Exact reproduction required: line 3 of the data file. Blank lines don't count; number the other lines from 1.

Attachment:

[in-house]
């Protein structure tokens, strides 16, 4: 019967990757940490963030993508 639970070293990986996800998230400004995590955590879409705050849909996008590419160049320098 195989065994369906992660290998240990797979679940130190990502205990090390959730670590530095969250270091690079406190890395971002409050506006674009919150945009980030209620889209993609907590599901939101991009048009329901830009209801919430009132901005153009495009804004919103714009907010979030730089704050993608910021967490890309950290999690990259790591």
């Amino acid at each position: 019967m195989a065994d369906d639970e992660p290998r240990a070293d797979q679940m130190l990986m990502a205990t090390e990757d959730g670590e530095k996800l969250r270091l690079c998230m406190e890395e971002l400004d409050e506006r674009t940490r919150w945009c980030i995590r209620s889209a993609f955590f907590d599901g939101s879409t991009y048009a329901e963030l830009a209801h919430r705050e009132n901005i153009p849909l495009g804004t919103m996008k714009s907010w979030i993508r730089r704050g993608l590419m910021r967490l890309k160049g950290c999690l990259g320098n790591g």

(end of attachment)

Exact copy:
């Amino acid at each position: 019967m195989a065994d369906d639970e992660p290998r240990a070293d797979q679940m130190l990986m990502a205990t090390e990757d959730g670590e530095k996800l969250r270091l690079c998230m406190e890395e971002l400004d409050e506006r674009t940490r919150w945009c980030i995590r209620s889209a993609f955590f907590d599901g939101s879409t991009y048009a329901e963030l830009a209801h919430r705050e009132n901005i153009p849909l495009g804004t919103m996008k714009s907010w979030i993508r730089r704050g993608l590419m910021r967490l890309k160049g950290c999690l990259g320098n790591g």